FIG. 5C is an example network diagram according to an embodiment of the present invention, illustrating if there are insufficient available resources and insufficient reallocatable used resources in the coexistence band for neighboring networks in the network allocation group, for which the coexistence enabler is eligible, then extending analysis by the coexistence manager to an allocation of used resources in the coexistence band for all neighboring wireless networks regardless of the network allocation group, i.e., both those networks within and outside of the same network allocation group, for which the coexistence enabler is eligible. As the result, reallocation commands may be issued to all the neighboring networks regardless of their network allocation group. As an example, in step [1] the coexistence manager CM_1 102 sends a query “Analyze Allocation Of WS Slots For All Neighbor Networks”” to analyze allocations. In step [2] CM_2 then receives a resource status “No WS Slots For 802.11 Network” from coexistence manager CM_2. Also, CM_2 then receives a resource status “Using 4 TVWS Slots For WMAN 802.16 Base STA in WMAN Network ‘D’” from coexistence manager CM_4, as shown in the spectrum diagram of FIG. 6E. In step [3] CM_1 then sends a reallocation command to CM_4 “WLAN AP STA1 Takes Two TVWS Slots From 802.16 WMAN Network ‘D’”, as shown in the spectrum diagram of FIG. 6F.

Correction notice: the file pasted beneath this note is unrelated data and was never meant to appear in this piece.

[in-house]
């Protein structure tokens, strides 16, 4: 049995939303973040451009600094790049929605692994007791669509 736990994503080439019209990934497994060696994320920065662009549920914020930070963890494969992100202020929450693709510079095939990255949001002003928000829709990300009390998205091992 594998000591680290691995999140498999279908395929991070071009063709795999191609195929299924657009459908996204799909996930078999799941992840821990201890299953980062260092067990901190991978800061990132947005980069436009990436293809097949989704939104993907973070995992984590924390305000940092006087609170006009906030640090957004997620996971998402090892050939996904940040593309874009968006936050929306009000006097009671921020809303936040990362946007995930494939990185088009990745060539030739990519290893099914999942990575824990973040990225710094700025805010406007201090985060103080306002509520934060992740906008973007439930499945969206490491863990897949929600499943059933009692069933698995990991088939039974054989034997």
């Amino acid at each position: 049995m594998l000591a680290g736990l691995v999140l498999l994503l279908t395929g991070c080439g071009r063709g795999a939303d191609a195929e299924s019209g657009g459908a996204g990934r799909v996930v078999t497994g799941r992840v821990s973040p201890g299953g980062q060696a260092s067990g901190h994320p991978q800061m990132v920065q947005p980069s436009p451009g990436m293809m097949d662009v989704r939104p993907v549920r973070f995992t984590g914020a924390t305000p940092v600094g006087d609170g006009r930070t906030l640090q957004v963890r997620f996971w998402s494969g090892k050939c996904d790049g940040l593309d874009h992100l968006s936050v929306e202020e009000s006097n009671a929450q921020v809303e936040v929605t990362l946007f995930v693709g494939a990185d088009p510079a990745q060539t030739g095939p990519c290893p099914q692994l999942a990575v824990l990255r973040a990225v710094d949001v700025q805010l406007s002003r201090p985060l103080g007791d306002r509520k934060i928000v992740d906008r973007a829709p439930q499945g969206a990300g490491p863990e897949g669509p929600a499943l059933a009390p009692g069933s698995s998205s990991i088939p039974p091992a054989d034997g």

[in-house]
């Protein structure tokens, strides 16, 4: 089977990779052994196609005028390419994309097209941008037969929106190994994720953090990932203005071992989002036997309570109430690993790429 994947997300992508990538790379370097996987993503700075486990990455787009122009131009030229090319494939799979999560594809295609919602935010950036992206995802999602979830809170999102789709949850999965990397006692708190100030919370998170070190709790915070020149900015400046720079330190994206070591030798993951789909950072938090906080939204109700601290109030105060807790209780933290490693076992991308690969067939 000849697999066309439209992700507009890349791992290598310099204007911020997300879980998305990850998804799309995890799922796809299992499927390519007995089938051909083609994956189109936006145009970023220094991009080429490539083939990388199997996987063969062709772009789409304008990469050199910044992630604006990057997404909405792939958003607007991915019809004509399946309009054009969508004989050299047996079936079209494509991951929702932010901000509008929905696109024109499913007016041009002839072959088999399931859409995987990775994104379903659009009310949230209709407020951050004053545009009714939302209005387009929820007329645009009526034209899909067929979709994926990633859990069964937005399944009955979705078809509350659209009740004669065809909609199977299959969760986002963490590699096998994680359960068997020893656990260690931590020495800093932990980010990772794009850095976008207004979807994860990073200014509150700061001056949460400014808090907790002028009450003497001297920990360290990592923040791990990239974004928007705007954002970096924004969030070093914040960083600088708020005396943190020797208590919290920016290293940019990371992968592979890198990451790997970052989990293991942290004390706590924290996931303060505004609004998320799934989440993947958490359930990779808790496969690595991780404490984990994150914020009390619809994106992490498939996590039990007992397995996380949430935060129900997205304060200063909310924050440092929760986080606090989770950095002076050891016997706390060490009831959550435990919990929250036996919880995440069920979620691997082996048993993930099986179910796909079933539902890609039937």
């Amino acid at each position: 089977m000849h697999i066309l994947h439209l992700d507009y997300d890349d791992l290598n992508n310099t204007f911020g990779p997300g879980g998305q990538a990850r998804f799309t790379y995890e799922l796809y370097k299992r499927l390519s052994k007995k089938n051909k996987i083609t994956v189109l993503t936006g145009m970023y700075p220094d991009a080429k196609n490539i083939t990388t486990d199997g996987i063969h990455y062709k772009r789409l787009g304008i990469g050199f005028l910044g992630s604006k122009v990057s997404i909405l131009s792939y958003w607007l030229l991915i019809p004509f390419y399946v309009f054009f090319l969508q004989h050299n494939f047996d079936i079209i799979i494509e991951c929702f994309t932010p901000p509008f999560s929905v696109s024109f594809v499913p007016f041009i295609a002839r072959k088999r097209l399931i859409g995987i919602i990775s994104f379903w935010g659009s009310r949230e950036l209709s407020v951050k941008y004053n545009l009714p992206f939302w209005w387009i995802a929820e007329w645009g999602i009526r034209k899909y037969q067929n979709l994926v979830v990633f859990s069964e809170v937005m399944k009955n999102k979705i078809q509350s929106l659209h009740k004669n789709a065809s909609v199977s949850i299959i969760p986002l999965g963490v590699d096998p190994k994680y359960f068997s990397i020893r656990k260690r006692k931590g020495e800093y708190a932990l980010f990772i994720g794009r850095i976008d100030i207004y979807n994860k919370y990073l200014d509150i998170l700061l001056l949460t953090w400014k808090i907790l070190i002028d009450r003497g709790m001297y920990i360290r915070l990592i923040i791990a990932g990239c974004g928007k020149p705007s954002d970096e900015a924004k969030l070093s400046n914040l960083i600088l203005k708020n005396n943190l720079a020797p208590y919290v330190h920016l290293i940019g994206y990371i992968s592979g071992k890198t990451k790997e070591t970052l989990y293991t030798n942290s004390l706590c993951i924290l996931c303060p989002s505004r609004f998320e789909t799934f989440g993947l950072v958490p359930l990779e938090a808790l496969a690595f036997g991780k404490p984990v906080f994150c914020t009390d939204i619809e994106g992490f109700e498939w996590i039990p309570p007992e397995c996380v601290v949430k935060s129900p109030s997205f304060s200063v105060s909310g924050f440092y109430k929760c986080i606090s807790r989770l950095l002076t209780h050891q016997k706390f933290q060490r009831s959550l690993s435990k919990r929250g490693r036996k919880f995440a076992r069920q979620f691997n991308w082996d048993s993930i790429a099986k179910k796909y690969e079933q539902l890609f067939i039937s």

FIG. 6A is an example frequency band diagram illustrating a coexistence sub-band 10 in the TV white space band according to an embodiment of the present invention, illustrating an example of existing twelve TVWS slots advertised as allocated but not used by 802.11 network “A” (see FIG. 5A).

FIG. 6A illustrates the location of the TV white spaces and an example TDMA coexistence frame in the TV white space band, showing the occupancy of the time slots before the WLAN access point STA1 has any slots allocated to the TV white space band. The TV white spaces include 54-88 MHz band and 470-806 MHz band in the electromagnetic spectrum. Other locally unused white spaces may be present in certain geographic locations, such as frequency allocations from 2.025 GHz to 2.110 GHz for earth stations to transmit to communications satellites in areas remote from such earth stations. Also shown is the ISM band at 2.400-2500 GHz, in which the IEEE 802.11 signals are transmitted, for example in WLAN Network “B”. For the wireless metropolitan area network (WMAN), the original version of the IEEE 802.16 standard specified a physical layer operating in the 10 to 66 GHz range. IEEE 802.16a, updated in 2004, added specifications for the 2 to 11 GHz range. For this example, example spectrum diagram shows the 2 to 11 GHz range, in which the IEEE 802.16 signals are transmitted, for example in WMAN Network “D”.

There are a number of TVWS coexistence techniques possible for enabling two or more independently operated wireless networks or devices using different radio technologies adapted for TV white space frequency bands, to access the same TV white space frequency band in the same location without mutual interference. Some examples of coexistence techniques include dynamic frequency selection, transmit power control, listen-before-talk behavior, time division multiplexing different IEEE 802 technologies, message-based on-demand spectrum contention, and control through a centralized coexistence manager.